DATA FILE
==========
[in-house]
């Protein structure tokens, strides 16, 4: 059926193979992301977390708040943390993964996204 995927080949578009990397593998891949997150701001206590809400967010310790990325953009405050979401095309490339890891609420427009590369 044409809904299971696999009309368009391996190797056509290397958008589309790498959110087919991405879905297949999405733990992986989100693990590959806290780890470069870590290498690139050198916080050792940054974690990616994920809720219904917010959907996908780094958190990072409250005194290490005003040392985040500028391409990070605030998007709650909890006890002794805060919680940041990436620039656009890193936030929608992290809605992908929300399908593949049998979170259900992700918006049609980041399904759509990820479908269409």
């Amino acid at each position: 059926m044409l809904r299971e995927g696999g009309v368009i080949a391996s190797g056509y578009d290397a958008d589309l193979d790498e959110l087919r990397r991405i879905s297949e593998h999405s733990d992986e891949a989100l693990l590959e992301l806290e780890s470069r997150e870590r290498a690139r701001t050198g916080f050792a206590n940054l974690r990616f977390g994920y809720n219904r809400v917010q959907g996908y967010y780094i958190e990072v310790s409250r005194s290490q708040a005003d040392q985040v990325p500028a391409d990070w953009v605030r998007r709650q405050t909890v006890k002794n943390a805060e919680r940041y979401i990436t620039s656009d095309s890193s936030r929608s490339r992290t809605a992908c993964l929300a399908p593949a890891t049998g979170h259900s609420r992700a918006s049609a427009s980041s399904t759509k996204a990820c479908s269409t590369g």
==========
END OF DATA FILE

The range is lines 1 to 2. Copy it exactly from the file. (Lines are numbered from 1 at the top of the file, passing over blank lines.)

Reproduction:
[in-house]
């Protein structure tokens, strides 16, 4: 059926193979992301977390708040943390993964996204 995927080949578009990397593998891949997150701001206590809400967010310790990325953009405050979401095309490339890891609420427009590369 044409809904299971696999009309368009391996190797056509290397958008589309790498959110087919991405879905297949999405733990992986989100693990590959806290780890470069870590290498690139050198916080050792940054974690990616994920809720219904917010959907996908780094958190990072409250005194290490005003040392985040500028391409990070605030998007709650909890006890002794805060919680940041990436620039656009890193936030929608992290809605992908929300399908593949049998979170259900992700918006049609980041399904759509990820479908269409």